verb (used without object)
- goldwyn, samuel,
- golf bag,
- golf ball,
- golf cart,
- golf club,
- golf course
Origin of golf
Examples from the Web for golf
She takes a golf club, the country club equivalent of a Louisville slugger, and attacks his car.Taylor Swift’s ‘Blank Space’: Hell Hath No Fury Like A Tay-Tay Scorned|Sujay Kumar|November 10, 2014|DAILY BEAST
Maybe just nine holes of golf after an American ISIS hostage is beheaded.
So he turned around, and got in the back of the golf cart that was supposed to take him back to his car.
The Duke disappeared into a darkened side room, where he sat inches from a glowing television screen, gazing at golf.The Duchess Who Secretly Loved Elvis: Remembering Lunch with 'Debo,' The Last Mitford Sister|Lloyd Grove|September 27, 2014|DAILY BEAST
No one is quoting Bible verses to explain why they play tennis or enjoy a good game of golf.Jesus Said Knock You Out: In ‘Fight Church’ Christians Beat Thy Neighbor|Bryan Storkel|September 16, 2014|DAILY BEAST
I heard the other day that he had acquired a motor-car, and joined a golf club.Upsidonia|Archibald Marshall
We walked home together as far as the hotel one evening, but we spoke only of the golf and some shooting in the neighbourhood.The Zeppelin's Passenger|E. Phillips Oppenheim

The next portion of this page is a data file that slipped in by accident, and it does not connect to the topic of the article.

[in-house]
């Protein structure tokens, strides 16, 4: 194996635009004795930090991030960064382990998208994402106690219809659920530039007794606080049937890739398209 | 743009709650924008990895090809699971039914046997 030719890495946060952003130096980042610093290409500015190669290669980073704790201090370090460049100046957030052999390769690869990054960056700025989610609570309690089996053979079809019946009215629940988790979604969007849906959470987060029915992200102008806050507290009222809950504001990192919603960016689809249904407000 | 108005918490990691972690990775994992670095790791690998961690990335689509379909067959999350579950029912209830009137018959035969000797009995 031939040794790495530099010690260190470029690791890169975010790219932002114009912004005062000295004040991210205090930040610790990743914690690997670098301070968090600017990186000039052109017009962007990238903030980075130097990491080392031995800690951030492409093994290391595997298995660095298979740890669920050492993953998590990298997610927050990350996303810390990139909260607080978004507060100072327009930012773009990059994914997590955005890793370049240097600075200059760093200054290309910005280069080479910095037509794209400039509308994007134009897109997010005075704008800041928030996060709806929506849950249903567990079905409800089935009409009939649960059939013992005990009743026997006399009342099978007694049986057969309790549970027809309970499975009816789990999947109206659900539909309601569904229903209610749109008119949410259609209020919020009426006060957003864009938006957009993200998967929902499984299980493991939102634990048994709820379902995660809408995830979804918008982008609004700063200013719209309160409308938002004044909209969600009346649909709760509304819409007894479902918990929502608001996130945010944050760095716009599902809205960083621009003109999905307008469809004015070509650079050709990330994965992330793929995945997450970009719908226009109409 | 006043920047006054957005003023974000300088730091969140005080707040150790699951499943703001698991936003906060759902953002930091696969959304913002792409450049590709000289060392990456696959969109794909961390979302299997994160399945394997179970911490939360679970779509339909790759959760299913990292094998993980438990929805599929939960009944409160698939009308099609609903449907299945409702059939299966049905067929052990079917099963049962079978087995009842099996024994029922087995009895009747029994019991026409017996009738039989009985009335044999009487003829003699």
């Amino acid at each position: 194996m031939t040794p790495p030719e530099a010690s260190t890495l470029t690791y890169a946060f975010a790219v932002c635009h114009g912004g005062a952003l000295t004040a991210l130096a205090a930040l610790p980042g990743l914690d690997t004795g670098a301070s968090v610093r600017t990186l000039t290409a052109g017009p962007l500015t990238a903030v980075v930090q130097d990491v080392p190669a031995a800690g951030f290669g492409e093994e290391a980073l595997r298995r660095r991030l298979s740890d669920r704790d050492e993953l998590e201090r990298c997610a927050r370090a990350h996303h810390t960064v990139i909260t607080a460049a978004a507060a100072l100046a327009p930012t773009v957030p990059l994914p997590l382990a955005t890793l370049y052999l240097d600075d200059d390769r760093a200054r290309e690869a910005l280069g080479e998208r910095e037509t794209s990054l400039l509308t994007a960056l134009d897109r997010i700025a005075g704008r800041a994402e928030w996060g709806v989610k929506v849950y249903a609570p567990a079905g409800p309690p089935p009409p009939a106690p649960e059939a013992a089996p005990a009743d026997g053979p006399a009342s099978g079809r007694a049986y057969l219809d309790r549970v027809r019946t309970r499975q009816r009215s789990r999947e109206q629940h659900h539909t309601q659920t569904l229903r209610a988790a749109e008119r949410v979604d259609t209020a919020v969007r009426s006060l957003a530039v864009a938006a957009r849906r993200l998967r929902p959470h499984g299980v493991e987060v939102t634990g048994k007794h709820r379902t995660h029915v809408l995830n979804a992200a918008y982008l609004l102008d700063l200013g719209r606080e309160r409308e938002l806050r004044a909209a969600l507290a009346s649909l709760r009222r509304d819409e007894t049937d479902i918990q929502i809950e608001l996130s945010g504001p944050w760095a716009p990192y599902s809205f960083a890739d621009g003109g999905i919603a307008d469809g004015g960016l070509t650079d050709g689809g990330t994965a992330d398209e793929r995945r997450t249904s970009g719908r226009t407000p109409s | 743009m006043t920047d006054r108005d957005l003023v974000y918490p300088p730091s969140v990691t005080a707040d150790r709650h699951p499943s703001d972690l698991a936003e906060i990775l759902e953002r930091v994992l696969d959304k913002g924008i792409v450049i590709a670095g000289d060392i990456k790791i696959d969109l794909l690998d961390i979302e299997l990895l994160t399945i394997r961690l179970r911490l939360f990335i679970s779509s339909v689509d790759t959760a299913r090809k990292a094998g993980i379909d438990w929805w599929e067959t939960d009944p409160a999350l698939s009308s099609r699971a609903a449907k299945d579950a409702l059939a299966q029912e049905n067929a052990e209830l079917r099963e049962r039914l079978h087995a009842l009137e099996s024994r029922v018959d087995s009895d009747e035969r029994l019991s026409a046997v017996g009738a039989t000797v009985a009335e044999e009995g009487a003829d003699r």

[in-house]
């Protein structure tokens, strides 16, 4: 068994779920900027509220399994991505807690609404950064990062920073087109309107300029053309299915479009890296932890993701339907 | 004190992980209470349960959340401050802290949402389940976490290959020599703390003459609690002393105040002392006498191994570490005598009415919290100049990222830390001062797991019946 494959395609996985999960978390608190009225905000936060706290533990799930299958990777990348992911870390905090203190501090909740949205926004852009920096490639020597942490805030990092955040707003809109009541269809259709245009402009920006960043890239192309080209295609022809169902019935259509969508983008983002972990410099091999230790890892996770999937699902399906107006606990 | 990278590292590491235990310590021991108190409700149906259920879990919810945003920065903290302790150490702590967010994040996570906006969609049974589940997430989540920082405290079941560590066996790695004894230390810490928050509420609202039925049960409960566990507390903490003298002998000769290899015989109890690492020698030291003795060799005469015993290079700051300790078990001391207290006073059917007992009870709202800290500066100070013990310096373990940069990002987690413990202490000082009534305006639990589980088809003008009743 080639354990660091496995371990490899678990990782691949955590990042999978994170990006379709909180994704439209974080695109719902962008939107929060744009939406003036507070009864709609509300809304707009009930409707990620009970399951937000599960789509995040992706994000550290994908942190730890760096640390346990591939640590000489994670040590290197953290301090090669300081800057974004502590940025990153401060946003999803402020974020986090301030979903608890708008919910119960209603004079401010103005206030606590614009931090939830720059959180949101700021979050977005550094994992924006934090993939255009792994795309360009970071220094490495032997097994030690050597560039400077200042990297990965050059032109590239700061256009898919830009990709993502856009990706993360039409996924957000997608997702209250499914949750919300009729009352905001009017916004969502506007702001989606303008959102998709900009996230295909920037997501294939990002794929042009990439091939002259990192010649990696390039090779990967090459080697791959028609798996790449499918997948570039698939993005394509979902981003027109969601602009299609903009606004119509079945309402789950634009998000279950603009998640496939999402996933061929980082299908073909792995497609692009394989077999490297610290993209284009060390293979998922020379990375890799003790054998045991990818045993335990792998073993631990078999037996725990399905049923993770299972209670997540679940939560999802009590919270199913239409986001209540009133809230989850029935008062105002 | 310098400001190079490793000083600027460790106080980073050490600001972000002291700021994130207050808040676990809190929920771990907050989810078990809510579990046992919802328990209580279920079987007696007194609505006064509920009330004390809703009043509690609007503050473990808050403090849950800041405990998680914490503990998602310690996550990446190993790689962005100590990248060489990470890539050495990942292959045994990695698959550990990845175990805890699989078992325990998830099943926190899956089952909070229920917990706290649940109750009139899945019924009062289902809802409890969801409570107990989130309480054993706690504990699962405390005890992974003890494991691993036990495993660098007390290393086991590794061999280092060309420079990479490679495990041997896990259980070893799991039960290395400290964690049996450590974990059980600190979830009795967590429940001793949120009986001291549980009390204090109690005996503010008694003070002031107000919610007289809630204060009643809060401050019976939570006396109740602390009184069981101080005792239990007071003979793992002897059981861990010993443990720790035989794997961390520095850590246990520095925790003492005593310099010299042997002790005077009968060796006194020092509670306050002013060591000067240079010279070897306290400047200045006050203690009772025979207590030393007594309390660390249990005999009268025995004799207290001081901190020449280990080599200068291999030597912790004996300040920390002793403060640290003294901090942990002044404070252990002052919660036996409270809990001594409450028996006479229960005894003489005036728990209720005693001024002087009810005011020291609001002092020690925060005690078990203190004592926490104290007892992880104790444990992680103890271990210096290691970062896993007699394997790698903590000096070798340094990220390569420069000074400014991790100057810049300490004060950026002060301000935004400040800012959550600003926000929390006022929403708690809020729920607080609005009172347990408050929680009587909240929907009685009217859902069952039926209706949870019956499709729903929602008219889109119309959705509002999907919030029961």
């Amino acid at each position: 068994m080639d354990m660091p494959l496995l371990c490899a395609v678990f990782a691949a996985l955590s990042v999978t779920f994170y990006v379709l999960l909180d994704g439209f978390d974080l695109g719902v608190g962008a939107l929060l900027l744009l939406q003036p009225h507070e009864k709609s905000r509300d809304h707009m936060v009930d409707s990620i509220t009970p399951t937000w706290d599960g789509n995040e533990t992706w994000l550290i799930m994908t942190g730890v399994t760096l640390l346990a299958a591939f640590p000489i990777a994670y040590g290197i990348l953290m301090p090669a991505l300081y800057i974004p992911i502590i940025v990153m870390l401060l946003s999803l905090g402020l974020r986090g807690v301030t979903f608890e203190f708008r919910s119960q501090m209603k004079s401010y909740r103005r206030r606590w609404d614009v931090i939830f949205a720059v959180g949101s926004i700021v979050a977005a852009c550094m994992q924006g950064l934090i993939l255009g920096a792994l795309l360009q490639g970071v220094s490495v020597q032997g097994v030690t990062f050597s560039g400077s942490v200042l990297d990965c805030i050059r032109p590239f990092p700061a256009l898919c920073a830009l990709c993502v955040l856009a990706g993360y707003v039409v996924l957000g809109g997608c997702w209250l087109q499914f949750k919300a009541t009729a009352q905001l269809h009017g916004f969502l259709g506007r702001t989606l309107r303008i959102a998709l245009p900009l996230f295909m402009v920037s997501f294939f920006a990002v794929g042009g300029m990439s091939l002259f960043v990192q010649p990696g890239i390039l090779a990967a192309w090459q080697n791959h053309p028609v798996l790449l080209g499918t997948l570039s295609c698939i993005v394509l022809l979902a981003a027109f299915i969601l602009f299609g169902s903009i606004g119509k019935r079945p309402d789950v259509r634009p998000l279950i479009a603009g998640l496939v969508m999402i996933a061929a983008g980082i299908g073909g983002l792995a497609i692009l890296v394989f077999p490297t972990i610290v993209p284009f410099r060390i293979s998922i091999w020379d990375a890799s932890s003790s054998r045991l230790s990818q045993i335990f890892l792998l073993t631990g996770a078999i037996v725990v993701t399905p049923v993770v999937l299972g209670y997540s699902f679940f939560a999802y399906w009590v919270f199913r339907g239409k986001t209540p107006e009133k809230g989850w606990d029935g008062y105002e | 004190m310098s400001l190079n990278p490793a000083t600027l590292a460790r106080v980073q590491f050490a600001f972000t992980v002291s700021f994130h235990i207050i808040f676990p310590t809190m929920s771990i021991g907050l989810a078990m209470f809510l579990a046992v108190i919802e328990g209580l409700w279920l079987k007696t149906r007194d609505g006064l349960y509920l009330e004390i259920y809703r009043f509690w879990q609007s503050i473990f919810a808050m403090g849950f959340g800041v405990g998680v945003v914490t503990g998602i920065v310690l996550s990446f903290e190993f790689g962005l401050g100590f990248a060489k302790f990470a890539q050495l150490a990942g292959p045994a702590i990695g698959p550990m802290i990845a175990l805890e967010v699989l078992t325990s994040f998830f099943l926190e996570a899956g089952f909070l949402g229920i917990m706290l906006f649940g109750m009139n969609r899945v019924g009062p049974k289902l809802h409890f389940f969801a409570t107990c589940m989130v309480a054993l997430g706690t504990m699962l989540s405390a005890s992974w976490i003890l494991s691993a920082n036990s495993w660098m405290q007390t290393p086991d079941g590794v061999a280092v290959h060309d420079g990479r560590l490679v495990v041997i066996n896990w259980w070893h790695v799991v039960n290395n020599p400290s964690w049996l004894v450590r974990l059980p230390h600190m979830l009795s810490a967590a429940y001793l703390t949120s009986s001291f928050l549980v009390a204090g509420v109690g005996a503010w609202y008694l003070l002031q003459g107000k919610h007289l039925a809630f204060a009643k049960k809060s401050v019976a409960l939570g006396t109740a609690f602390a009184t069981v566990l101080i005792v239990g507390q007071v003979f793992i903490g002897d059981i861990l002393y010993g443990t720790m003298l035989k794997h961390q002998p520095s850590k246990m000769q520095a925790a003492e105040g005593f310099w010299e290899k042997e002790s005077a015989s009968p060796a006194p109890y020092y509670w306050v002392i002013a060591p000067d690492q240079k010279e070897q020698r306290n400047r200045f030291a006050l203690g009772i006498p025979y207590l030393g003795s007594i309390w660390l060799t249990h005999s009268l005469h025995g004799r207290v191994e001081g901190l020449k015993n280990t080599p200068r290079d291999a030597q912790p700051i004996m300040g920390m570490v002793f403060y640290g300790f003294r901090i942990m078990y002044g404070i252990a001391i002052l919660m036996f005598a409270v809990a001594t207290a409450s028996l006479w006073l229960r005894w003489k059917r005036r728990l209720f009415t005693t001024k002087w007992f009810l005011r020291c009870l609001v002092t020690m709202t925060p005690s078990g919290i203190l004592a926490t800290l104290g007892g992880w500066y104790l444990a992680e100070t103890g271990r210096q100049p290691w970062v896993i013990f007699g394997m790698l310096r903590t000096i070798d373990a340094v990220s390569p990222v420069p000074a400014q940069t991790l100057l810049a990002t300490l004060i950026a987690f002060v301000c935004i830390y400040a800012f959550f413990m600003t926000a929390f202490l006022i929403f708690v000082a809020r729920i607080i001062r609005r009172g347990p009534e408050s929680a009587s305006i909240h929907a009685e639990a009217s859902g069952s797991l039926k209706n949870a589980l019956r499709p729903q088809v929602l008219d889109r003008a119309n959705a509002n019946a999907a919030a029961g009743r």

You do a good many odd jobs in this house, but I'm hanged if you shall clean my golf sticks.Back To Billabong|Mary Grant Bruce
Early the next morning, after a cup of coffee with Alis Garet at Cavalier's cafeteria, he started back for the golf course.And Then the Town Took Off|Richard Wilson
For golf, like her fairer sister cricket, reveals her wild and fickle heart in a truer lovableness at such places as this.The Corner of Harley Street|Henry Bashford
- a game played on a large open course, the object of which is to hit a ball using clubs, with as few strokes as possible, into each of usually 18 holes
- (as modifier)a golf bag
Word Origin for golf
mid-15c., Scottish gouf, usually taken as an alteration of Middle Dutch colf, colve "stick, club, bat," from Proto-Germanic *kulth- (cf. Old Norse kolfr "clapper of a bell," German Kolben "mace, club"). The game is from 14c., the word is first mentioned (along with fut-bol) in a 1457 Scottish statute on forbidden games. Golf ball attested from 1540s. Despite what you read in an e-mail, "golf" is not an acronym .
c.1800, golf (n.). Related: Golfed; golfing.